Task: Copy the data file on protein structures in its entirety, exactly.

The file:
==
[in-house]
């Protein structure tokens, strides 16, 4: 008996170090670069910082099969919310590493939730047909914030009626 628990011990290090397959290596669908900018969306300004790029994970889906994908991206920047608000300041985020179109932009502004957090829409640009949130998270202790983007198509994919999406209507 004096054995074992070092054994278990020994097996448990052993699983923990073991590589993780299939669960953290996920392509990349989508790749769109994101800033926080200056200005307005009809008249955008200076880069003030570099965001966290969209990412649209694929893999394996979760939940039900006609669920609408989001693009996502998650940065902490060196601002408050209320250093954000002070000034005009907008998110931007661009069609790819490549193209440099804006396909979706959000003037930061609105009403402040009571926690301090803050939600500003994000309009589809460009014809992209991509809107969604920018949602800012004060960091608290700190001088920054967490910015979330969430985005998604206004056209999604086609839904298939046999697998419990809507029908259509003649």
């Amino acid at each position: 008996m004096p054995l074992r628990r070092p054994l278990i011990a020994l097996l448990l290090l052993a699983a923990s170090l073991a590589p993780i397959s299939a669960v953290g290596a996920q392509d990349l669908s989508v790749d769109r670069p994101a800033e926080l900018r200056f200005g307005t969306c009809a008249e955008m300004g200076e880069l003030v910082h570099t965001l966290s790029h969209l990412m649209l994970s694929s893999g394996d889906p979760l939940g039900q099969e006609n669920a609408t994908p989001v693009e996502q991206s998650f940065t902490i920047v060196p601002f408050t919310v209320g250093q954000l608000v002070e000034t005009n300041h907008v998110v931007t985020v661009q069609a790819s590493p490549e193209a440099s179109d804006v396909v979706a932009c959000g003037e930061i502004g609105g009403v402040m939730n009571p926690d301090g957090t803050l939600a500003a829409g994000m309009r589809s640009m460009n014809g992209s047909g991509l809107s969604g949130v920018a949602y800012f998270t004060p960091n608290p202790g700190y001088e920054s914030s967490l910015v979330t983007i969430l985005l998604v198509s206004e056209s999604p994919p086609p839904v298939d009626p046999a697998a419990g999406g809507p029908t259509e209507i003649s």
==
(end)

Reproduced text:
[in-house]
């Protein structure tokens, strides 16, 4: 008996170090670069910082099969919310590493939730047909914030009626 628990011990290090397959290596669908900018969306300004790029994970889906994908991206920047608000300041985020179109932009502004957090829409640009949130998270202790983007198509994919999406209507 004096054995074992070092054994278990020994097996448990052993699983923990073991590589993780299939669960953290996920392509990349989508790749769109994101800033926080200056200005307005009809008249955008200076880069003030570099965001966290969209990412649209694929893999394996979760939940039900006609669920609408989001693009996502998650940065902490060196601002408050209320250093954000002070000034005009907008998110931007661009069609790819490549193209440099804006396909979706959000003037930061609105009403402040009571926690301090803050939600500003994000309009589809460009014809992209991509809107969604920018949602800012004060960091608290700190001088920054967490910015979330969430985005998604206004056209999604086609839904298939046999697998419990809507029908259509003649």
């Amino acid at each position: 008996m004096p054995l074992r628990r070092p054994l278990i011990a020994l097996l448990l290090l052993a699983a923990s170090l073991a590589p993780i397959s299939a669960v953290g290596a996920q392509d990349l669908s989508v790749d769109r670069p994101a800033e926080l900018r200056f200005g307005t969306c009809a008249e955008m300004g200076e880069l003030v910082h570099t965001l966290s790029h969209l990412m649209l994970s694929s893999g394996d889906p979760l939940g039900q099969e006609n669920a609408t994908p989001v693009e996502q991206s998650f940065t902490i920047v060196p601002f408050t919310v209320g250093q954000l608000v002070e000034t005009n300041h907008v998110v931007t985020v661009q069609a790819s590493p490549e193209a440099s179109d804006v396909v979706a932009c959000g003037e930061i502004g609105g009403v402040m939730n009571p926690d301090g957090t803050l939600a500003a829409g994000m309009r589809s640009m460009n014809g992209s047909g991509l809107s969604g949130v920018a949602y800012f998270t004060p960091n608290p202790g700190y001088e920054s914030s967490l910015v979330t983007i969430l985005l998604v198509s206004e056209s999604p994919p086609p839904v298939d009626p046999a697998a419990g999406g809507p029908t259509e209507i003649s």